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HTC Flyer

HTC Flyer 7in Android tablet

Palm pilot?

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Internet Security Threat Report 2014

Review The arrival of a tablet from HTC, the company that has run the furthest and fastest since picking up the Android ball was always going to be something of a Big Deal but in some ways the new Flyer is a surprisingly odd fish.

HTC Flyer

In-flight entertainment: HTC's Flyer

To start with it doesn’t run Honeycomb but Gingerbread. Personally, I’m inclined to think Honeycomb has been released into the wild a bit half-baked, so this may be a smart move on the company’s part. Indeed, the Android 2.3 OS is clothed in the always impressive HTC Sense overlay.

Indeed, it would have been nice to see Sense 3.0 on the Flyer rather than 2.1 but I can understand why HTC has kept its powder dry for the Sensation handset. Even so, some updates have been added for the Tablet version UI, such as the endless loop between home screens and the 3D carousel transitions. Still, if you are desperate for Android 3.1, HTC has said that the Flyer will get an update to Honeycomb “shortly after launch”.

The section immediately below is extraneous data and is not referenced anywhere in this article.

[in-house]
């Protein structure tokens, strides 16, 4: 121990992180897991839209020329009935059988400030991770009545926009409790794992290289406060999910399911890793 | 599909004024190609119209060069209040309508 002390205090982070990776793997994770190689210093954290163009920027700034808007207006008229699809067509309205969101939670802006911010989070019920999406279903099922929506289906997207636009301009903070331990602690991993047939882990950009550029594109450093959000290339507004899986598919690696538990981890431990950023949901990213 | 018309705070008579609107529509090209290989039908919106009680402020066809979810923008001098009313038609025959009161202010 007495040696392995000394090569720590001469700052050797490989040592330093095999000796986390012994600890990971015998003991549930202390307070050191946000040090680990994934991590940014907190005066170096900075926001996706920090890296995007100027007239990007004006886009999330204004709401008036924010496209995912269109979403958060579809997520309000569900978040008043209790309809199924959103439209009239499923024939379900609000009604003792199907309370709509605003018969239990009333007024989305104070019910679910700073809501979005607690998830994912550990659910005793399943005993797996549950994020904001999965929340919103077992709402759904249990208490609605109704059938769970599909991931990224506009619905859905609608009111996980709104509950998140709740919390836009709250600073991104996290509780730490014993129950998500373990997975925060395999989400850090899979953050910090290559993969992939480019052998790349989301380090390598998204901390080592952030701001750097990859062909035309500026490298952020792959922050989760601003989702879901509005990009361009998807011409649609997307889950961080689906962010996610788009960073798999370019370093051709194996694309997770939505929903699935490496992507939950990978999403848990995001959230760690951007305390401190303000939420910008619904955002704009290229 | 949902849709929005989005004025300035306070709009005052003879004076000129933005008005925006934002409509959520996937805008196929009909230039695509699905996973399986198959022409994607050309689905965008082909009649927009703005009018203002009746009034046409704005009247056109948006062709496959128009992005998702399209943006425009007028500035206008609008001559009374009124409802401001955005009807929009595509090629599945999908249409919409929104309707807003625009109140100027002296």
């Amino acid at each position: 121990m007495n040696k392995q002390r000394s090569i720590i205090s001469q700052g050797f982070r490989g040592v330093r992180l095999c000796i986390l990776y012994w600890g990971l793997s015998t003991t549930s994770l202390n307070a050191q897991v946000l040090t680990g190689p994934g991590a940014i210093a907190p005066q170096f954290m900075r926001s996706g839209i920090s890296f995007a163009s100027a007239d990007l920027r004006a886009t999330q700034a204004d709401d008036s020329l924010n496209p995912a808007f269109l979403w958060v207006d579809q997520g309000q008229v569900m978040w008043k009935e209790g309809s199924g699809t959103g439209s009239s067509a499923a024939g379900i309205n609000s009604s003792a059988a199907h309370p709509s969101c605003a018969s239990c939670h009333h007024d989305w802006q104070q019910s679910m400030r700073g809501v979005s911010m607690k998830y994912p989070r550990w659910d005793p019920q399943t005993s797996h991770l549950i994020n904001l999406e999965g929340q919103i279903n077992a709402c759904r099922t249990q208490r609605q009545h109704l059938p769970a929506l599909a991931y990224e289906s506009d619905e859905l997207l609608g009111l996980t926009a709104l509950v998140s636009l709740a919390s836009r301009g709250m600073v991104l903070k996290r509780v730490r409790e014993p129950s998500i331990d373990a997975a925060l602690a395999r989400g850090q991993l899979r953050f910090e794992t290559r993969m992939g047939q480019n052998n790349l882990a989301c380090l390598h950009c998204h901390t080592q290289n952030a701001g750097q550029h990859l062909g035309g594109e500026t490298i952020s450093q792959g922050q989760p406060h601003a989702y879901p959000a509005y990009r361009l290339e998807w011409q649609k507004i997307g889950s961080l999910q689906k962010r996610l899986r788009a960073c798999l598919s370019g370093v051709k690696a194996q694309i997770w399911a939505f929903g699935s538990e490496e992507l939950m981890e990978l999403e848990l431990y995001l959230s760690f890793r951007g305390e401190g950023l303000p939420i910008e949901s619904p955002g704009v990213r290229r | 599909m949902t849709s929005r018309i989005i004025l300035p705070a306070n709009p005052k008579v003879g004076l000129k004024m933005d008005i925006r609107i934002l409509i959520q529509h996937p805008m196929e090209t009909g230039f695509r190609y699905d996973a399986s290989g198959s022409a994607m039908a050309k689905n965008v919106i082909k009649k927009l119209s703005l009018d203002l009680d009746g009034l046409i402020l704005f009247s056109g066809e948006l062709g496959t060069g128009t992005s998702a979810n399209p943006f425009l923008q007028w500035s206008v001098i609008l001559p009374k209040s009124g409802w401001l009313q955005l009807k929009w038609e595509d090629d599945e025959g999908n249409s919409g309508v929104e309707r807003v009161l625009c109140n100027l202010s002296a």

The Flyer also bucks the current trend for dual-core chips in favour of a 1.5GHz single-core ARMv7 CPU with 1GB of RAM. Lack of cores to one side, the Flyer goes like the clappers. Don’t take my word for it, just ponder the Quadrant Standard score of 1896.

HTC Flyer

The single core Qualcomm CPU proved nifty enough, notching up a respectable Quadrant benchmark score

Physically, the Flyer is everything you would expect from HTC. It’s solid, curvaceous, and an absolute joy to hold and use, thanks to its largely aluminium and glass construction. At 420g it’s a little heavier than the Samsung Galaxy Tab, but nearly 200g lighter than the iPad2.

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